“I’ve lived almost half my life in Nashville, but this will always be home,” Maggie Rose said in her recent appearance at the Bethesda Theater. In front of a crowd that included many family members and friends, Maggie and her band played two sets, the first consisting of her original songs and the second of festive holiday tunes.
Though she lives and works in Nashville, it would be a mistake to classify Rose as just another country singer. Growing up in Potomac, Maryland, she started performing locally at 16 with the B Street Band, a Bruce Springsteen cover band. She left home to attend Clemson University, but she dropped out to move to Nashville and pursue her music career at the advice of industry veteran Tommy Mottola.
In a foreshadowing of things to come, she signed with Universal Records, and, in 2009, released a cover of the Kings of Leon song “Use Somebody.” In 2010, she signed with Emrose Records and released two singles and an EP under her birth name, Margaret Durante. She switched to the Maggie Rose moniker when she released the single “I Ain’t Your Mama,” which she sang at Bethesda Theater on Dec. 22. From Emrose, she moved on to RPM Records and released her first full-length album, Cut to Impress, in 2013.
Watch the official music video for “I Ain’t Your Mama” by Maggie Rose on YouTube:
Though her first album had some characterizing her work as country, Rose began a project in the summer of 2015 in which she released a song every week on her website in various different styles. Though she released the Dreams > Dollars EP in May 2017, five years passed before she released her second LP, Change the Whole Thing. Building on the country-pop of her first album, Change the Whole Thing, recorded live in the studio with no overdubs, added elements of soul, blues, and gospel to her sound. Her most recent LP, Take A Seat, came out in 2021.
I’ve previously talked about how a number of female artists who aren’t really playing country get slapped with the country label. In part, this is because contemporary mainstream country has moved so far toward pop the two are often indistinguishable. There’s no pedal steel, fiddle, or banjo — the instruments traditionally associated with country music — in Rose’s band. Her band includes guitar, bass, keys, and drums — a configuration more often found in rock and pop.
While she may not be country in the traditional sense, some of the flaws and restrictions of that genre have affected her. Several years ago, a prominent man in country radio made waves by talking openly about how country stations restricted the number of songs played by female artists, calling them the tomatoes on the salad. As she discussed on the podcast The Musician’s Brain, Maggie decided to directly confront this individual and have a conversation with him about those issues.
Rose also addresses these issues on her own podcast, Salute the Songbird, on which she interviews women in the music industry. Guests have included Amanda Shires, Amy Ray (of the Indigo Girls), Susan Tedeschi (of Tedeschi Trucks Band), Lisa Loeb, Grace Potter, and may others. If you’re a music fan, at least some of the episodes are guaranteed to be of interest to you, and they’re well worth your time.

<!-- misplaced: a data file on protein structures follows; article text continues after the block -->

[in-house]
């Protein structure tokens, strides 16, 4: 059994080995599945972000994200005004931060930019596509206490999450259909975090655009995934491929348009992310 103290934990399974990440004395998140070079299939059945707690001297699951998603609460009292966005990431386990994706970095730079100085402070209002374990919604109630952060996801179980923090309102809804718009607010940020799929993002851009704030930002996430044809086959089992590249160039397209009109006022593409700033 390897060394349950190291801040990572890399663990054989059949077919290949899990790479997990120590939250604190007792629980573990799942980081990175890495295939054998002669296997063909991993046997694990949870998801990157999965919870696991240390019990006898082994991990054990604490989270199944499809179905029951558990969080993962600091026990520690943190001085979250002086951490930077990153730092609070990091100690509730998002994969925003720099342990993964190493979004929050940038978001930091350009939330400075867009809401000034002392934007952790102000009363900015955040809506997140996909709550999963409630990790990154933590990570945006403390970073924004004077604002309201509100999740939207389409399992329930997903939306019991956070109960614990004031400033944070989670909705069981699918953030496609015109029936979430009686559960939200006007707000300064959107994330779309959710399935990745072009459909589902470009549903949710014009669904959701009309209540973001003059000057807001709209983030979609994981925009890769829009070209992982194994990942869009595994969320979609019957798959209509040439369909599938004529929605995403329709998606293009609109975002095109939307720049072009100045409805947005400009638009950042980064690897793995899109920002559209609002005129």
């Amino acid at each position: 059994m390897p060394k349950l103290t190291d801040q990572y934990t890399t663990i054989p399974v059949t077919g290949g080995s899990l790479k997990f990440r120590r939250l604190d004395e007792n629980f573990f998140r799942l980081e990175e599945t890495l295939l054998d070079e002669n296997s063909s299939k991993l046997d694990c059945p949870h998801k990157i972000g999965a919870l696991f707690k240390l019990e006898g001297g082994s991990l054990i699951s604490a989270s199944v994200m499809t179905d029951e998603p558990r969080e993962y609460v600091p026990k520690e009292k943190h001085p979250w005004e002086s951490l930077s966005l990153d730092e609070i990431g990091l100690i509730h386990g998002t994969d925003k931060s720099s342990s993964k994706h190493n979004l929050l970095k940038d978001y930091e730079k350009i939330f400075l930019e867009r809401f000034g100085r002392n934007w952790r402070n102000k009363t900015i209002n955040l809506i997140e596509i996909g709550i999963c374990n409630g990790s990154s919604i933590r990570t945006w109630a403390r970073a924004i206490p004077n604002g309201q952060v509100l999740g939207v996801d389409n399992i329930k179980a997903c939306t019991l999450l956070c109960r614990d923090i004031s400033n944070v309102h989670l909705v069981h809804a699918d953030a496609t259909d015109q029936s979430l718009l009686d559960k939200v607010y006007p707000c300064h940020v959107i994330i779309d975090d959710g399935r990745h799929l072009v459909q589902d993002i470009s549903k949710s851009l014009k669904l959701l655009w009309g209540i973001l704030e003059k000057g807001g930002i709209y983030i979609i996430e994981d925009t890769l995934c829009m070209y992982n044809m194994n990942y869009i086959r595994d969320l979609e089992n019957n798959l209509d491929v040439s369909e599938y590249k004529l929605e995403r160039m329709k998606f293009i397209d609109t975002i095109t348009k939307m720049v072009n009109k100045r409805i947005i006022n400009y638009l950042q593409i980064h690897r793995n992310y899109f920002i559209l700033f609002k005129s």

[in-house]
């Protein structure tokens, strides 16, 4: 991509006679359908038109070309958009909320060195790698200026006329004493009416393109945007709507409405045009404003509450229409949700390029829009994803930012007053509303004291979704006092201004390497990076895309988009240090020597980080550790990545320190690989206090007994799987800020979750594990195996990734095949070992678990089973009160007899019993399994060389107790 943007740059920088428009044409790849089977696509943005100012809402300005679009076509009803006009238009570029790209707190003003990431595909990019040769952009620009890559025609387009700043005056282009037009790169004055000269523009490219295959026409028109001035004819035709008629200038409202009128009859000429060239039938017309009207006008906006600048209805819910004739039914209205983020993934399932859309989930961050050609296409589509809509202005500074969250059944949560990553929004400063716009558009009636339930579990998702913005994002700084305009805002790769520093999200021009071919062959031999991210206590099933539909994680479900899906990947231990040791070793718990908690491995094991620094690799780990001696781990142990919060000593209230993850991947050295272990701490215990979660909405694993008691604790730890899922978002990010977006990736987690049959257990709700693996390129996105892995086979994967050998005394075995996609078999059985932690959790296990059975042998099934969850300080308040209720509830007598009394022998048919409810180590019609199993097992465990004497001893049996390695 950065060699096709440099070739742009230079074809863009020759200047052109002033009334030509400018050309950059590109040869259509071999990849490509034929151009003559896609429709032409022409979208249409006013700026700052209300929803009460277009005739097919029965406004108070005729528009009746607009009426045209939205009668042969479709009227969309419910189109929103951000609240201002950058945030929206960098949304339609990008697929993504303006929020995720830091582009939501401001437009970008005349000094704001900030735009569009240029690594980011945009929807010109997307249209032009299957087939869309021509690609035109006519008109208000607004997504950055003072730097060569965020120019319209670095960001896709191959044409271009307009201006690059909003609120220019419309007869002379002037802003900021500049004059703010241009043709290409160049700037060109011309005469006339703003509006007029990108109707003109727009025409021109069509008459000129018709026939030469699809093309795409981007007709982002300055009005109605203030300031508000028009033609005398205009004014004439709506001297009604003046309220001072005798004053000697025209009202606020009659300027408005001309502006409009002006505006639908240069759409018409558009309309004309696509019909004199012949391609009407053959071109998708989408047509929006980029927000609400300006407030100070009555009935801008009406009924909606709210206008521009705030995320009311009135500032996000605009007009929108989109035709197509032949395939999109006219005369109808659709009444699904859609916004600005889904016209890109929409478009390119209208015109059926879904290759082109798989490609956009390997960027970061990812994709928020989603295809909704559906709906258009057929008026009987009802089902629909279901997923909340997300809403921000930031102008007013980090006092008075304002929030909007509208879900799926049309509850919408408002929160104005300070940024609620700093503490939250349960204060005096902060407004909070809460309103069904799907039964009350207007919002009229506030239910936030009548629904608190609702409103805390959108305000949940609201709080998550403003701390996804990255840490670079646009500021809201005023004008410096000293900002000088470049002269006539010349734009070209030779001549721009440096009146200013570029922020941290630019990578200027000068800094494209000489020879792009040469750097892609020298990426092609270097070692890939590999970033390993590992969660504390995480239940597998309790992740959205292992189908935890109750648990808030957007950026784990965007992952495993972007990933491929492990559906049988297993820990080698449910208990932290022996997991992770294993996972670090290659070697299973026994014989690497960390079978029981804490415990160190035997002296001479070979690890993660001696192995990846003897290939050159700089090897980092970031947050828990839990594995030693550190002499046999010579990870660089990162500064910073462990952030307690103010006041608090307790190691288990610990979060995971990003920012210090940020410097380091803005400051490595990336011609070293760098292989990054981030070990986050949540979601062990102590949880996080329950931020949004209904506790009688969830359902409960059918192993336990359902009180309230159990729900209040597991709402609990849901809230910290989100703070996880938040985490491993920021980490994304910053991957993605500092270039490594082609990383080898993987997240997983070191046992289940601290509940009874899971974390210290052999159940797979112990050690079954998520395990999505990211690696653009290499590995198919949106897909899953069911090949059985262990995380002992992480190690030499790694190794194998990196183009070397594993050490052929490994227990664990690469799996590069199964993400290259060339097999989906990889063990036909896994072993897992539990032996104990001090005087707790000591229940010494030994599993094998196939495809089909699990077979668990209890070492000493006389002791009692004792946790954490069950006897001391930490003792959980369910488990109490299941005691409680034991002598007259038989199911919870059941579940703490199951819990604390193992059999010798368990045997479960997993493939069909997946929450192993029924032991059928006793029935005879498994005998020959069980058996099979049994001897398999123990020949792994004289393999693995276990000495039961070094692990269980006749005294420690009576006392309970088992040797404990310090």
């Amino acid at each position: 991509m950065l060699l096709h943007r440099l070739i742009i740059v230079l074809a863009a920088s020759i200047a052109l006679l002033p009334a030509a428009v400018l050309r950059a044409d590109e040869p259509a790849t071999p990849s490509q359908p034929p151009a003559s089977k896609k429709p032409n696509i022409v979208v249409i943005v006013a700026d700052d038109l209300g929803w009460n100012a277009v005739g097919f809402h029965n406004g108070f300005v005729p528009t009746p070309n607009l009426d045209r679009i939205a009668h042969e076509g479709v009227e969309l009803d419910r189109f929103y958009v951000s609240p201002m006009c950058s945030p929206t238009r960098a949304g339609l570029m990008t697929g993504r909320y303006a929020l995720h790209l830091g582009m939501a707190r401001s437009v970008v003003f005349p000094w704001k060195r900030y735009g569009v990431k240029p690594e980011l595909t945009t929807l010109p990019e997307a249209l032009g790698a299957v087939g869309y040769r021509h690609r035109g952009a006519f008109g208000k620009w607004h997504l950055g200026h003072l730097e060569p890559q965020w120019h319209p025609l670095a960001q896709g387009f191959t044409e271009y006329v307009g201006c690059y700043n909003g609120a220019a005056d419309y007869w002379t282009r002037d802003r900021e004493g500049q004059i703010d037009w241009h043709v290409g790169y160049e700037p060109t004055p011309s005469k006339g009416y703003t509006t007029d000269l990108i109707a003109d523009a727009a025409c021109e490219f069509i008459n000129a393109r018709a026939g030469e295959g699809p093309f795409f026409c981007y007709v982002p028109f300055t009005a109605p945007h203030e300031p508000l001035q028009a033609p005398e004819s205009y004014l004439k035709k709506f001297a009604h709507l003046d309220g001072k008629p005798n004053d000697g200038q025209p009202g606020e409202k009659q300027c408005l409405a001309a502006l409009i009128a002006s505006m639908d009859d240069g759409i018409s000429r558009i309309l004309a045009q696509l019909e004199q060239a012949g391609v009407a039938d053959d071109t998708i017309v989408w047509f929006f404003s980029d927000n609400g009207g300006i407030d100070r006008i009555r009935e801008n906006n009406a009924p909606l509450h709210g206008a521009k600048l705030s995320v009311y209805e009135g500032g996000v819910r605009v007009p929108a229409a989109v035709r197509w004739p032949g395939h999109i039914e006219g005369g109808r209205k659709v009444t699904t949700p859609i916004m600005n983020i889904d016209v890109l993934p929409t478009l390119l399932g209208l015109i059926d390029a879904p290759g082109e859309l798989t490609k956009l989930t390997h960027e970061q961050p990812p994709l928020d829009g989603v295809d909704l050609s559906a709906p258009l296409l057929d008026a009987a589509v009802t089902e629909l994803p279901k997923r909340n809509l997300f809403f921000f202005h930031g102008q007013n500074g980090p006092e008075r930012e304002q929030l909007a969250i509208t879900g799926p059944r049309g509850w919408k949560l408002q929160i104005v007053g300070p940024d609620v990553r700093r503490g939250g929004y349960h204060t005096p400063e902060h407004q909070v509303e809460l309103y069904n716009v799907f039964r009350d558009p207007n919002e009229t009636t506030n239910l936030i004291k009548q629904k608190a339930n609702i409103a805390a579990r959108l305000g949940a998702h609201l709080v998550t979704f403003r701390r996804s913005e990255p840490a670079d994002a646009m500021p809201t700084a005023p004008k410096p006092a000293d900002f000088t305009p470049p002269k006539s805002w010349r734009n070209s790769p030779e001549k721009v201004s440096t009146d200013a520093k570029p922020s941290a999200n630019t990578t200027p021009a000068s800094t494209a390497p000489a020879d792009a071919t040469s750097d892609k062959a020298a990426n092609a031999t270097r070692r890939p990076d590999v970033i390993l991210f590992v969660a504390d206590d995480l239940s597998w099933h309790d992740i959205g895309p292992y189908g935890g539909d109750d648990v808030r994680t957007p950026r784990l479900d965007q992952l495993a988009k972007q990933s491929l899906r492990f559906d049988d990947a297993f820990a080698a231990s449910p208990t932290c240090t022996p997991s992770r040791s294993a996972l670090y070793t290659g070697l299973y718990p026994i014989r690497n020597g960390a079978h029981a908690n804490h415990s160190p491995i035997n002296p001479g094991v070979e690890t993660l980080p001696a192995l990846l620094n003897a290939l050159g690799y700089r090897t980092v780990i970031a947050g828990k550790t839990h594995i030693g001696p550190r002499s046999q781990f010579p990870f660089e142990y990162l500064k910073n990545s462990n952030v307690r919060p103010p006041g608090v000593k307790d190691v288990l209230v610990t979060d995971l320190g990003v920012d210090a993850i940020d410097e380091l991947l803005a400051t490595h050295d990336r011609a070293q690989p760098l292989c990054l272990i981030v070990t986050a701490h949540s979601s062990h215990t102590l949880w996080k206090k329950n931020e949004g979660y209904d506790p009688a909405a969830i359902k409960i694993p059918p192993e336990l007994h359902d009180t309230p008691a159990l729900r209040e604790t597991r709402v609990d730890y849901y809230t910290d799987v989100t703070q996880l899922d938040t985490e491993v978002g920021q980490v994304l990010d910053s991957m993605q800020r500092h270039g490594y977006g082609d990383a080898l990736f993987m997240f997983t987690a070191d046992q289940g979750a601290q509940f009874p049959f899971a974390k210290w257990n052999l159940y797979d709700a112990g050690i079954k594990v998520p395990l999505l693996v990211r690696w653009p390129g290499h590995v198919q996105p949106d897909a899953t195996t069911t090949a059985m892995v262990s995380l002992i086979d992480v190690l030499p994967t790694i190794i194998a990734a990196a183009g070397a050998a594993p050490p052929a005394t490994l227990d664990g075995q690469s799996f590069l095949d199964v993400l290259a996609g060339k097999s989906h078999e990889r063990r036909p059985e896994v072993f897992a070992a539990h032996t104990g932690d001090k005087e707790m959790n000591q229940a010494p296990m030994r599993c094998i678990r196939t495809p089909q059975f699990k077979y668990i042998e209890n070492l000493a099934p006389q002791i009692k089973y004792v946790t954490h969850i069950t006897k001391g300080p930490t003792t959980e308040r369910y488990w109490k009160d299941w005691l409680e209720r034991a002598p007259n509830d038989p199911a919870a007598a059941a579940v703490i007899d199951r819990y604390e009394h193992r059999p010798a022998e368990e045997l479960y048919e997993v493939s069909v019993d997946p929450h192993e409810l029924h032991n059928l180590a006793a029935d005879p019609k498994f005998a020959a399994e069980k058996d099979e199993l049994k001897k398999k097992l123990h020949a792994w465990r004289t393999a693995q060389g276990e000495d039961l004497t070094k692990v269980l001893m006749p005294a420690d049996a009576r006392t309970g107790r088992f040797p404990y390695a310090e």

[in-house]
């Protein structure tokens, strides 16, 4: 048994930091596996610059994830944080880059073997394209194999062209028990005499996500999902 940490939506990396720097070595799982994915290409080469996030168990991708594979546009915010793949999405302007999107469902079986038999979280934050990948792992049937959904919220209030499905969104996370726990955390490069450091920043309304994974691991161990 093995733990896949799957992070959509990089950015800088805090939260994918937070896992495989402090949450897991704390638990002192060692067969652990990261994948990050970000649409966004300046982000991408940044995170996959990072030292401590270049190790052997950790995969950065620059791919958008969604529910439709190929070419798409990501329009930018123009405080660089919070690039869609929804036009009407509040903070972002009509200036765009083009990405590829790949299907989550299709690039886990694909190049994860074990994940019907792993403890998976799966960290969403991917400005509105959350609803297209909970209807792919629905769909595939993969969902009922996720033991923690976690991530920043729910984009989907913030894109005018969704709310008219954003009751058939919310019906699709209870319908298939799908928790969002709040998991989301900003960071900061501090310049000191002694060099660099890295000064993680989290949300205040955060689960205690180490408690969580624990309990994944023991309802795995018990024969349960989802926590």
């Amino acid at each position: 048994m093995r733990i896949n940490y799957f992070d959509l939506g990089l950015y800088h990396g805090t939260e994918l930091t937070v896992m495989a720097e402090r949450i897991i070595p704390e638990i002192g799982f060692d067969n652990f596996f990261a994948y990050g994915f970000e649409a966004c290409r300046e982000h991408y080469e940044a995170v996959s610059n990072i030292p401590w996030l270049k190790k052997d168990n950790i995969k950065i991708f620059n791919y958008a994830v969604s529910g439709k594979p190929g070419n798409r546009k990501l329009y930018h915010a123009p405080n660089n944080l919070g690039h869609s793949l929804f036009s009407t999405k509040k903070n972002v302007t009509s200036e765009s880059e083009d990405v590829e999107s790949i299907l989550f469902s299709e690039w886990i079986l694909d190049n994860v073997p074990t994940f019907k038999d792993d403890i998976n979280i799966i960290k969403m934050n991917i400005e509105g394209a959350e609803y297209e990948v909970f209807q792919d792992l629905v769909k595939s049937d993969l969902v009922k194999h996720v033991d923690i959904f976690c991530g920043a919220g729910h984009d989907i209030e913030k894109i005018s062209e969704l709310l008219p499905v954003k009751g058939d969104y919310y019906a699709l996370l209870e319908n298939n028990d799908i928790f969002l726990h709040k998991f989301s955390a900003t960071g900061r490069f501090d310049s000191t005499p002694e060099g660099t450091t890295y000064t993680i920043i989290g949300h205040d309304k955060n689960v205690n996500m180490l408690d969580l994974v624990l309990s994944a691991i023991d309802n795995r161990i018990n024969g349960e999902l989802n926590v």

For me, the highlight of the show Friday night was the first set, in which Rose and her band played her original songs. She opened with “Do Right By My Love,” followed by “Do It,” then “I Ain’t Your Mama.” Introducing the next song, the unreleased “Fake Flowers,” Rose shared that she has a new album coming out next year, which will also include “Under the Sun.” “Saint,” she told the audience, “is my mother’s favorite song.” “Deadweight,” she explained, is “about taking nothing with you that you don’t need.” The set continued with “Body on Fire,” “What Are We Fighting For,” and “Underestimate Me.”
Watch the official music video for “Underestimate Me” by Maggie Rose on YouTube:
“It’s You,” Maggie said, is a love song to her family. She finished the set with “Smooth.”
After a 15-minute intermission, Maggie and her band returned to the stage for a set made up of holiday tunes. The set began with two instrumental solos, “Have Yourself A Merry Christmas” on electric guitar and the “Peanuts Theme,” composed by the great Vince Guaraldi, on keys. For the next song, a cover of Nat King Cole’s “The Christmas Song,” Maggie took the stage and was accompanied by guitar and keys. Rose next performed a cover of Laurie Klein’s “I Love You Lord” solo. They keys and guitar were back for “Silent Night,” and it was just Maggie and the keys on “O Holy Night.” The full band was on board for Darlene Love’s “Christmas (Baby Please Come Home)” and Ray Charles’s “The Spirit of Christmas.” The next couple of songs, “White Christmas” and “Baby It’s Cold Outside,” were performed as a duet. The whole band was back for “All I Need Is You (For Christmas),” and Maggie was joined by her friends and family to finish the set by singing Mariah Carey’s “All I Want For Christmas Is You.”
But that wasn’t the end of show. Rose come back for an encore, singing “Pull You Through” and “No One Gets Out Alive.” It was the right way to send the audience home, at least from my point of view, as I was really there for the original songs. The Christmas songs were all well done and were a lot of fun, but Rose shined the most when she performed her own material.